Wink presents the original contextual meaning of Jesus as also a timeless meaning. He tries to draw from the bible a clear and simple message—one that contains everything necessary for contemporary Christians to take a stand for nonviolence.
I am sympathetic to what I perceive as Wink’s larger goal in this interpretation. He wants to remove the option of reading Jesus’s words as endorsing toleration of abuse. He is rightly aware of and duly burdened by too many examples in the history of Christendom in which the powerful have used a command like “do not resist evildoers” as a rationale for submission to injustice.
I submit that Trump intuited that Pentecostals, especially those with an affinity for prosperity, revered the materially “blessed.” Consequently, his purported wealth and public persona made him particularly desirable, if not enviable.
Intense feeling is characteristic of Donald Trump’s political presence. The Trump rally, replete with chanting, screaming, and a long, rambling speech is an affect-laden performance. For people trained in charismatic-evangelical communities, Trump’s intense performance feels true.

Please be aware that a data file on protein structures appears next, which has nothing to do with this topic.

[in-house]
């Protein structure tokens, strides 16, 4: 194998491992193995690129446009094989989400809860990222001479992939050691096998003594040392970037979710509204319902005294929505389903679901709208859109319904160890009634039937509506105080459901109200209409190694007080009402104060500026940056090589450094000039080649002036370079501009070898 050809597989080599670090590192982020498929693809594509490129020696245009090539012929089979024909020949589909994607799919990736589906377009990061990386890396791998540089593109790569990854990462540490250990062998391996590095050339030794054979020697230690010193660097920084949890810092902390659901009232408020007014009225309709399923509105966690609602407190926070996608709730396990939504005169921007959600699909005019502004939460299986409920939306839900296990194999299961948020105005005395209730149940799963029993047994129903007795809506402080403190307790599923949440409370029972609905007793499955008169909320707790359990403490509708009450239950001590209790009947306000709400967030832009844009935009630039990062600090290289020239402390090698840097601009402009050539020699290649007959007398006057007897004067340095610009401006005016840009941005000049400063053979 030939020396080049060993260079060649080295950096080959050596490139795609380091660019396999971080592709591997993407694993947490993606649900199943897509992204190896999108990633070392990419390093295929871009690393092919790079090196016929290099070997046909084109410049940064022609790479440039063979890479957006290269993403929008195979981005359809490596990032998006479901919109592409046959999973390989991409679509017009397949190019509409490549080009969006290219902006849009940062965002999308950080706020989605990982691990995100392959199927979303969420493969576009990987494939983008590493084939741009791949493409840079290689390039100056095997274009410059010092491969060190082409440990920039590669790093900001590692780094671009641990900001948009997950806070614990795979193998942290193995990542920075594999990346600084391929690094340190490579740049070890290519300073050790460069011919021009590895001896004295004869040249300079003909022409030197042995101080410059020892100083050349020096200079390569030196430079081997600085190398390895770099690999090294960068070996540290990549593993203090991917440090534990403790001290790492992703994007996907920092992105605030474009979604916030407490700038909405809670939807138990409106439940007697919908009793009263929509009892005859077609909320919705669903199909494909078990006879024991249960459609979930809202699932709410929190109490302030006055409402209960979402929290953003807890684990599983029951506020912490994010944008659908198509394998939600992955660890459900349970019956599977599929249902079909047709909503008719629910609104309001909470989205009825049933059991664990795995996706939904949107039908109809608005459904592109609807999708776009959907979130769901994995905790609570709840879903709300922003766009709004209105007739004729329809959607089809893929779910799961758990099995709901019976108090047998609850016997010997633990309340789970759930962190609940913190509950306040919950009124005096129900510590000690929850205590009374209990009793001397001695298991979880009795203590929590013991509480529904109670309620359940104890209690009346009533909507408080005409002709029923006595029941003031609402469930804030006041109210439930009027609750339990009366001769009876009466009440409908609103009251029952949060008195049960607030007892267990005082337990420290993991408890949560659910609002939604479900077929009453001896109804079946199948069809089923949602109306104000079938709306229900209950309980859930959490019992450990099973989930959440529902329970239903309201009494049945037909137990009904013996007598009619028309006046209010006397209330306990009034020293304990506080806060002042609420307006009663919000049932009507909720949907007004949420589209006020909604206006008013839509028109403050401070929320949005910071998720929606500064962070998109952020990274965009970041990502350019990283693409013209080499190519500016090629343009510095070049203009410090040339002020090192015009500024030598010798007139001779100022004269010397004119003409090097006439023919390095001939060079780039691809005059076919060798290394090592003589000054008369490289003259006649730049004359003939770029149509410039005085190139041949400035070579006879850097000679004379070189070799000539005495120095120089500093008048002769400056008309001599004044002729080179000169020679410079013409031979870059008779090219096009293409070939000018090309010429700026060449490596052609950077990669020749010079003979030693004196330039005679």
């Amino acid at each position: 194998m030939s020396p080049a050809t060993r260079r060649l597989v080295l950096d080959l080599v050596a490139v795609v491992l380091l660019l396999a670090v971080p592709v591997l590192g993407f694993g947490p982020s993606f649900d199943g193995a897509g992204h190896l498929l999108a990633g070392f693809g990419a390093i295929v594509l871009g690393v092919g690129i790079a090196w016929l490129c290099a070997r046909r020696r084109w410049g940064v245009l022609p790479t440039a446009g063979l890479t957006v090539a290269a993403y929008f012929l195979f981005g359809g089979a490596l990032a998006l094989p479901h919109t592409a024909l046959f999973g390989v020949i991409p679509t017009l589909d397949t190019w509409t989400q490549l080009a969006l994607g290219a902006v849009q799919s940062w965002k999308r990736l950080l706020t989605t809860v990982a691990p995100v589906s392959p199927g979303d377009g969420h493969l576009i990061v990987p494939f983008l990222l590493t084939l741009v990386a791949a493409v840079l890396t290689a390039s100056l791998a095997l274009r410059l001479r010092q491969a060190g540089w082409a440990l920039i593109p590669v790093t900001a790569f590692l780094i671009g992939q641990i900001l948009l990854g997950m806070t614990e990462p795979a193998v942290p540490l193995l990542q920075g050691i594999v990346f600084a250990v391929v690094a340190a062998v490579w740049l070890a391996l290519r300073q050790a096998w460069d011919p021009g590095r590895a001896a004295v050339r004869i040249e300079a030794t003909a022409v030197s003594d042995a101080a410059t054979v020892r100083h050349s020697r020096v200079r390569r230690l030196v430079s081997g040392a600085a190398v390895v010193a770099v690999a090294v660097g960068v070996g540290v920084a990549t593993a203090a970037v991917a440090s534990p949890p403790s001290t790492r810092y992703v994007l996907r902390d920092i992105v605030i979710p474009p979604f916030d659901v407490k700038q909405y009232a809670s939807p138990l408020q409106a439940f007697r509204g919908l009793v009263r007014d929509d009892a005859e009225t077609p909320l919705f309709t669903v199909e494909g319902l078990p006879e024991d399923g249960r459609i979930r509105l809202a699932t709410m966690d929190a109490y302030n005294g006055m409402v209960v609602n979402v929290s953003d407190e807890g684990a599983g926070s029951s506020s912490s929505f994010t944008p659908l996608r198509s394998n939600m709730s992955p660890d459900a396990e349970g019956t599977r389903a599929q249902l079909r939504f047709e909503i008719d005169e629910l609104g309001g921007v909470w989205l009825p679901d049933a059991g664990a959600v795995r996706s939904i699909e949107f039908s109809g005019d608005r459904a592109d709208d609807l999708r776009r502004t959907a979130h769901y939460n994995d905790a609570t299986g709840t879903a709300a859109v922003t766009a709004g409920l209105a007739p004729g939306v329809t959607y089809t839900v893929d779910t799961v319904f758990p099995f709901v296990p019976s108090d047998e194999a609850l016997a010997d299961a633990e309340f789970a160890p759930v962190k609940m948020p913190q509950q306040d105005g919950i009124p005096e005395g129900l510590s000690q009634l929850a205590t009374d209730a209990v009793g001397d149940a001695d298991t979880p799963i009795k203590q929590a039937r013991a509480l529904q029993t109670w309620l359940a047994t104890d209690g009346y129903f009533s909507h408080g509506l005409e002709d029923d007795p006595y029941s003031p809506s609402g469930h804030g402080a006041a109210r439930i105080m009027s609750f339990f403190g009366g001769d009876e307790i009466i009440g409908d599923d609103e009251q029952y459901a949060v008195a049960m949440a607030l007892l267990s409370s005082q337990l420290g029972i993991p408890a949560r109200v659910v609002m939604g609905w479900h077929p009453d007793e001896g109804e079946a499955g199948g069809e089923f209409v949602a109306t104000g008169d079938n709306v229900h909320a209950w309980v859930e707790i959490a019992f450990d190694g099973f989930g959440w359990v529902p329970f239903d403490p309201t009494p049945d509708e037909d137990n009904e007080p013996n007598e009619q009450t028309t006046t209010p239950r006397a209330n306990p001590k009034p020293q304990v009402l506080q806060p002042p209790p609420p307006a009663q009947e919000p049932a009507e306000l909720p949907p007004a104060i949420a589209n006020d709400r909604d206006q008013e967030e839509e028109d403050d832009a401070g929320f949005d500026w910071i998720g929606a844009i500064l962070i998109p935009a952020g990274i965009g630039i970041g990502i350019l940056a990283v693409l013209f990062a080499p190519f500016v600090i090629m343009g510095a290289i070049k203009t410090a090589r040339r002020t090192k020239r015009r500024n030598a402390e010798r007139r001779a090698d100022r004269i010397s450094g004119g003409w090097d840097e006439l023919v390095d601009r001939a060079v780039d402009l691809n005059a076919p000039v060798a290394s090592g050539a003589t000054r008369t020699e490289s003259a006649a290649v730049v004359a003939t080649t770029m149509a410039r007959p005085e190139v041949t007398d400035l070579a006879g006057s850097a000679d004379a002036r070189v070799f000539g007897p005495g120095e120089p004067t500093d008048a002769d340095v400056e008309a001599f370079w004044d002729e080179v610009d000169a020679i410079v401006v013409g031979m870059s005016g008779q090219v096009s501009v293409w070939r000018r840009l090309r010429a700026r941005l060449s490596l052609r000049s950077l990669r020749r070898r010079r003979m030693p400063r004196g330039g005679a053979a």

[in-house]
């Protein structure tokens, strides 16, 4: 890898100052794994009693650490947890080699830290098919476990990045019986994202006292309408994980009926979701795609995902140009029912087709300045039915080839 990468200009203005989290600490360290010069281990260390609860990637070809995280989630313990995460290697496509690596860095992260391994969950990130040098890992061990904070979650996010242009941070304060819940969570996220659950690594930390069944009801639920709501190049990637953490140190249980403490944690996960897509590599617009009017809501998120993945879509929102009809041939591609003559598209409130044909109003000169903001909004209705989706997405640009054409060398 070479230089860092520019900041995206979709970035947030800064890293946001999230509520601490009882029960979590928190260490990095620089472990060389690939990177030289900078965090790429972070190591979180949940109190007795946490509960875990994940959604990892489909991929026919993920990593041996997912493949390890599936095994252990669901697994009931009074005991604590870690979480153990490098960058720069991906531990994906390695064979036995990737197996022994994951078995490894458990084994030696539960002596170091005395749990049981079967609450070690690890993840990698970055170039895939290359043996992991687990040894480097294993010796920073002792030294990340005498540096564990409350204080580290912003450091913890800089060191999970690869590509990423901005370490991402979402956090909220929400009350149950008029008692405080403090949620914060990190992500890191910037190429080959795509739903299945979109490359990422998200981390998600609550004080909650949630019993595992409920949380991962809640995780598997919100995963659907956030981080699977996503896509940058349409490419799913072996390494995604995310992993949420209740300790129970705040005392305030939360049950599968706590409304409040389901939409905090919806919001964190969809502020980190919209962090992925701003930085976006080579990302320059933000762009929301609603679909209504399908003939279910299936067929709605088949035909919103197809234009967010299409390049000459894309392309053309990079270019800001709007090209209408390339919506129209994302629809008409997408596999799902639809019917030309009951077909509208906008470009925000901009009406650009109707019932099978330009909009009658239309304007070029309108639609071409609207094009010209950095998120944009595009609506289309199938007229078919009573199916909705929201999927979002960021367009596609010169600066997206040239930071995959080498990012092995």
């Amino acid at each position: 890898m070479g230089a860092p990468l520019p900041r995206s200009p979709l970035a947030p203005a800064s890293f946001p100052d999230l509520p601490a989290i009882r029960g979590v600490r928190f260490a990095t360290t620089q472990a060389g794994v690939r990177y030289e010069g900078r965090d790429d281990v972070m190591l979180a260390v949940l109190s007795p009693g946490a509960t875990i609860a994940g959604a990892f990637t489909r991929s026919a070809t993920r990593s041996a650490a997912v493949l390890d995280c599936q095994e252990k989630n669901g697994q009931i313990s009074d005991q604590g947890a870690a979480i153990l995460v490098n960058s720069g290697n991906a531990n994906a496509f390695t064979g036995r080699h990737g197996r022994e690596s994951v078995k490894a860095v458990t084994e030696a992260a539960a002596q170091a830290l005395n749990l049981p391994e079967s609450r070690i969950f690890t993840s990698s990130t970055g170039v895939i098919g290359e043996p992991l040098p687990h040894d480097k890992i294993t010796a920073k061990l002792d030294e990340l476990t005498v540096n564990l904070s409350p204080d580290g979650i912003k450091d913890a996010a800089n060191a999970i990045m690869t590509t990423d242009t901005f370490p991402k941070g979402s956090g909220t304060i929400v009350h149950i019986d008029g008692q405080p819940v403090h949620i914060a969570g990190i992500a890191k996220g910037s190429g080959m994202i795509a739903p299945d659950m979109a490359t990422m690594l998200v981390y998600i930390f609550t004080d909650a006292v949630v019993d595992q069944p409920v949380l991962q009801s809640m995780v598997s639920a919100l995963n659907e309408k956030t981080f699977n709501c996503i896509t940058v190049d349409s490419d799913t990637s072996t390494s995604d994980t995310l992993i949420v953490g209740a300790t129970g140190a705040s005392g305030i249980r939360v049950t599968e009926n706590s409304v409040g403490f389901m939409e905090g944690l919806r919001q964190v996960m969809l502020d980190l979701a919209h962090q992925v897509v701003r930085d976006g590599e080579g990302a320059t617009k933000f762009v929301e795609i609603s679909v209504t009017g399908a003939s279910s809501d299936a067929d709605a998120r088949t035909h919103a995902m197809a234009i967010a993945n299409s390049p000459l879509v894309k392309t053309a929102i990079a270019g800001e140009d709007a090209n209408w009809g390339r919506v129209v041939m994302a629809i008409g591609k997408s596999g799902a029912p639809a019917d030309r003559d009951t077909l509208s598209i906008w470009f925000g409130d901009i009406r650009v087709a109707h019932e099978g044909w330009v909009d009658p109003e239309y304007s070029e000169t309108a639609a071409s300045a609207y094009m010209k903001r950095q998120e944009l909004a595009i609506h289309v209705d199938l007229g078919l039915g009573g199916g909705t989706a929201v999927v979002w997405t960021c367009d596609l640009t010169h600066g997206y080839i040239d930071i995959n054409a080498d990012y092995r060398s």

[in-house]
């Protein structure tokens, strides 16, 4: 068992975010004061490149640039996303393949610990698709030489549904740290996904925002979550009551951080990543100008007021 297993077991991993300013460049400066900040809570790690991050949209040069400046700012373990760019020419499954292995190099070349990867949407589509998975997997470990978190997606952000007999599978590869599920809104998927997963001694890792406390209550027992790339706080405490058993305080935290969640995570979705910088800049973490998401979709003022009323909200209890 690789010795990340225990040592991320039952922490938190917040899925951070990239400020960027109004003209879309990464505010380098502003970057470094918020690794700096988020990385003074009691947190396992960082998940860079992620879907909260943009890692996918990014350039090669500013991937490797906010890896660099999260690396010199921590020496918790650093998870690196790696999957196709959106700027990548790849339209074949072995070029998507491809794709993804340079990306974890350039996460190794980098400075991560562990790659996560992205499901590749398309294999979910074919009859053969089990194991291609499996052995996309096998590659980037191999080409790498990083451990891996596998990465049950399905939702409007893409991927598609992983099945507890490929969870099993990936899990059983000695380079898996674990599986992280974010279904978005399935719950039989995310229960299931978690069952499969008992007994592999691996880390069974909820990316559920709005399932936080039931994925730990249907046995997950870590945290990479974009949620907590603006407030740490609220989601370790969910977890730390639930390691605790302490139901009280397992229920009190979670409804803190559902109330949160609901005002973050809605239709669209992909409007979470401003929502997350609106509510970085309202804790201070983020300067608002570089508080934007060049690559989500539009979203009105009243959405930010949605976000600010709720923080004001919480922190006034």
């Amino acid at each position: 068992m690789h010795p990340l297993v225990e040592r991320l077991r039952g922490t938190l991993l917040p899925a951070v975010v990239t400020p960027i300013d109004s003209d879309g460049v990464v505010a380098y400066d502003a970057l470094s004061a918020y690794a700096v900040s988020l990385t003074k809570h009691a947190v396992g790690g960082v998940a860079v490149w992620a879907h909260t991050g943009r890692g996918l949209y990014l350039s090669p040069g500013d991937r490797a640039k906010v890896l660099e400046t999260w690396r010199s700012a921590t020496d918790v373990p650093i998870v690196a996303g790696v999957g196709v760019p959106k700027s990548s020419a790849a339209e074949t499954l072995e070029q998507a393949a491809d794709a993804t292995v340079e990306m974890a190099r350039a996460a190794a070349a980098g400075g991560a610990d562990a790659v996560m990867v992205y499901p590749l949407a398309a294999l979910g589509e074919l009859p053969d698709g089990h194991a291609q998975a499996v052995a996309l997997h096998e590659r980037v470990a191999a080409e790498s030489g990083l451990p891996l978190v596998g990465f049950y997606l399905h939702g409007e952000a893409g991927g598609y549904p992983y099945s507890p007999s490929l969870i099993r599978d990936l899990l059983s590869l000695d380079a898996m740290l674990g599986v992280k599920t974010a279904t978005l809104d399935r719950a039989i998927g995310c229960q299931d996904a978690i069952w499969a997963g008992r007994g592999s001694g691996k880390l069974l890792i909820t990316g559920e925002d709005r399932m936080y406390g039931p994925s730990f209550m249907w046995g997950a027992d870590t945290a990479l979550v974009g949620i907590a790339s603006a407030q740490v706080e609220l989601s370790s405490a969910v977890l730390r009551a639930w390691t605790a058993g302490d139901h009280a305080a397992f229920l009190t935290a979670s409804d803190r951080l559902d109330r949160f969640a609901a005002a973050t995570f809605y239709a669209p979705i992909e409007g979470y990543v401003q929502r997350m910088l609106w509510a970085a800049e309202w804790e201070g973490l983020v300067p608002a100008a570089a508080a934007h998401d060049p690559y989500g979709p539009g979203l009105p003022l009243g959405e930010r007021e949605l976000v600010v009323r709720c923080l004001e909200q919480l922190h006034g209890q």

But how could Trump seduce a great majority of the Jesus-believing, Bible-thumping, church-attending evangelical conservative community when his values are so contrary to those of Jesus, the Bible and what the church should stand for?
Situated on this eschatological middle ground, political theology must reckon with how we live in a time when the kingdom of God is present, creating moments of transformation and rupture…To speak truthfully, political theology must also speak to the quotidian joys and everyday struggles that make up the ordinary time of our lives.
Bretherton’s robust yet flexible understanding of democracy and politics offers the promise of engaging diverse others in constructing the common good for all, with particular care for the destiny of the poor and vulnerable…[but] I need to hear Bretherton witness to how the process of decentering the canon became foundational for building a Christian political theology.